11 March 2008
Containing yer gardening enthusiasms: Containers, Pt 1.
Long before I can plant annuals out in our gardens, I’m busy in our little greenhouse making up ‘instant gardens’. Gleefully, I select a variety of flowering and foliage plants, usually annuals, and pot them in interesting planters, ranging from old wooden fruit baskets to clay strawberry jars to exciting new metal containers. One day I’ll check these planters and decide it’s time to move them outdoors to the steps, to the deck, to areas needing a burst of colour, and we’ll have extra floral display while the spring perennials die down and the later perennials and planted-out annuals are coming into their own. Container gardening is wonderful!
We often refer to our containers as "Port-a-plants', because I trundle some of them around the yard on a regular basis, moving them into different sunny or shaded areas, spots where perennials or bulbs have finished and I want a little burst of colour, or (ahem) even to disguise something that doesn't look great, like the ripening foliage of bulbs or a floundering perennial or shrub that I'm giving a bit more time to before it joins the great compost heap in the sky. Yes, I have plants that expire, not being a perfect gardener. As I tell others if they lament a lost plant, a dead plant is just a new hole to plant something else in.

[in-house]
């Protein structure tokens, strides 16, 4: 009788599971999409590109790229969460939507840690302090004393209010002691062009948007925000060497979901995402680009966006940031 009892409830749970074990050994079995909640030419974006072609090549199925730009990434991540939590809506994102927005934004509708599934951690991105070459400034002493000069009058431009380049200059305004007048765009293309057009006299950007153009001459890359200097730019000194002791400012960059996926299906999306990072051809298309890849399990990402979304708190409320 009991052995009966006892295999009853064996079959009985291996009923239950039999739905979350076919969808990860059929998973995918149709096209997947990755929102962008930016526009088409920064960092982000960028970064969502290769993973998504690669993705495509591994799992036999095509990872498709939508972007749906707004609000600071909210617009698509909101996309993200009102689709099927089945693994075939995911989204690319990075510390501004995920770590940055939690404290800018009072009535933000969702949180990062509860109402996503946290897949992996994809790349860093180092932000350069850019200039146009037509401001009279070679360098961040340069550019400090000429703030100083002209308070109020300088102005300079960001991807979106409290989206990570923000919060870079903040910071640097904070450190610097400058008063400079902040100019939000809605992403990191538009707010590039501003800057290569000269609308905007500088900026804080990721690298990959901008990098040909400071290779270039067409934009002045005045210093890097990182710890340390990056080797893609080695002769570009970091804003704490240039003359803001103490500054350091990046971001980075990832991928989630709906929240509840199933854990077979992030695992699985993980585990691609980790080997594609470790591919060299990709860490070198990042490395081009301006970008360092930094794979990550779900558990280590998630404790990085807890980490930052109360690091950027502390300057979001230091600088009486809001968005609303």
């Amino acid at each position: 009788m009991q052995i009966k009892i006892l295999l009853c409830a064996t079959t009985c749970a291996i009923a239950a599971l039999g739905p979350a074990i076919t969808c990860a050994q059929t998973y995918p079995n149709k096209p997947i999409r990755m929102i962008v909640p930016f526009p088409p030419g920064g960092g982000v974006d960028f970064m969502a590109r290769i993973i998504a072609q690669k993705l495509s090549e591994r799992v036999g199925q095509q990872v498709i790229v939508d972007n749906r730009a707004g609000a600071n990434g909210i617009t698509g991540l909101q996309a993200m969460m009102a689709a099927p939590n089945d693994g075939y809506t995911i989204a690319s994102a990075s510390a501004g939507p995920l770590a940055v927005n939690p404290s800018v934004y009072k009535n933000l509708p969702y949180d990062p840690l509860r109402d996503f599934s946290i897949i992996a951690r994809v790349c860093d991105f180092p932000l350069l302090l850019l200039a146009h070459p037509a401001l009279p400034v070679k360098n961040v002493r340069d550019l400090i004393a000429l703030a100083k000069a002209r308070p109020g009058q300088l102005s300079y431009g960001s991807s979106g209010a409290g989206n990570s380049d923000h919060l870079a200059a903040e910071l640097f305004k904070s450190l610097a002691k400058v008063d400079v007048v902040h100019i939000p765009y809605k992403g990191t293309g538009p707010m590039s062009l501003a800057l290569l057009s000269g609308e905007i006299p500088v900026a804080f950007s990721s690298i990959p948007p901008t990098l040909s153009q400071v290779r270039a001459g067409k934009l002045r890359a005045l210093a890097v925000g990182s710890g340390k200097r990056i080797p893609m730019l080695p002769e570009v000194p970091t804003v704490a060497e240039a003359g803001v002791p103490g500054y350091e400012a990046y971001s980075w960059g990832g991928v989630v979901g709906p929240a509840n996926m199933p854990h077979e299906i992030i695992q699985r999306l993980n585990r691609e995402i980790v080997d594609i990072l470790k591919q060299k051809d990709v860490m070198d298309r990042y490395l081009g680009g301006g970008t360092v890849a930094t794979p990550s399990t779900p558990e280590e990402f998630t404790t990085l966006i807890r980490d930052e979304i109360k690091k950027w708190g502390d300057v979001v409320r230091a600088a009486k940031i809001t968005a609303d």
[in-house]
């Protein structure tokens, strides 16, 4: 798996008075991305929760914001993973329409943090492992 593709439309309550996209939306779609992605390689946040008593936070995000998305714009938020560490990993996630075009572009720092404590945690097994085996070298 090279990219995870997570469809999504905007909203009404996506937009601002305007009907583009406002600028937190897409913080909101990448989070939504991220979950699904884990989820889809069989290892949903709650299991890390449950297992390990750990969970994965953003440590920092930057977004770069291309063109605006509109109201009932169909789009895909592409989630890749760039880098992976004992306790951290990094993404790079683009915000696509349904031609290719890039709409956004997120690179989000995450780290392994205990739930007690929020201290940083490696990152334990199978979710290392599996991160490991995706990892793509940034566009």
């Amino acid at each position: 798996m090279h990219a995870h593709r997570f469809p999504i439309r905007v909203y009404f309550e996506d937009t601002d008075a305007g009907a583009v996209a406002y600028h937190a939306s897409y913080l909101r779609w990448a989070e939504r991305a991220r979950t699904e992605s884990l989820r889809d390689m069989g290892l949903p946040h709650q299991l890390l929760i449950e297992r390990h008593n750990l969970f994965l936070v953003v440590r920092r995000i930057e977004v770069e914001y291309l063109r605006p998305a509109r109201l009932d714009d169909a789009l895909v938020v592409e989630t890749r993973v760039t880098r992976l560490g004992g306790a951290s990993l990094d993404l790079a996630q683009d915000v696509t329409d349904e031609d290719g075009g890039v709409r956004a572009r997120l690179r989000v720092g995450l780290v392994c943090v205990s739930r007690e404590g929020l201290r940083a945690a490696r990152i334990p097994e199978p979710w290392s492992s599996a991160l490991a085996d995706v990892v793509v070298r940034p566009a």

Containers are great for people with limited space, and you can really make the most of what you have for gardening areas if you also go vertical. I have a few hanging baskets that I like quite well, (none of them the dreaded white or green plastic variety), but I also mount pots or containers on walls, posts, railings, and anywhere else that I think needs a little brightening up.
This little design was done at the Landscape and Hort program at our local community college a few years ago, and I really, REALLY like it. It's all about the foliage, in this case, with nice textures and colours set off by the terracotta planters, and that whimsical clay sculpture. The lattice work screens off an unsightly area, in this case part of the greenhouse which was actually more displays, but it's a simple and effective structure for a garden, too.
While there are some things that do give me great challenge with gardening, I do containers really, really well. My secrets? One is our weather, which I swear has a lot to do with it--not a lot of scorching heat, some fog to keep things moist, and long, lovely autumns; last year a couple of containers were still blooming when snow arrived on Remembrance Day, November 11, as we'd had a couple of frosts but not enough to dampen the really tough plants. But the other secrets aren't really secrets: choosing the right plants, the right potting medium; watering and fertilizing regularly (I use seaweed fertilizer once weekly during a watering) and deadheading and cutting back faithfully. I'll talk more about that in coming posts, as well as giving some plants that I wouldn't be without in my containers.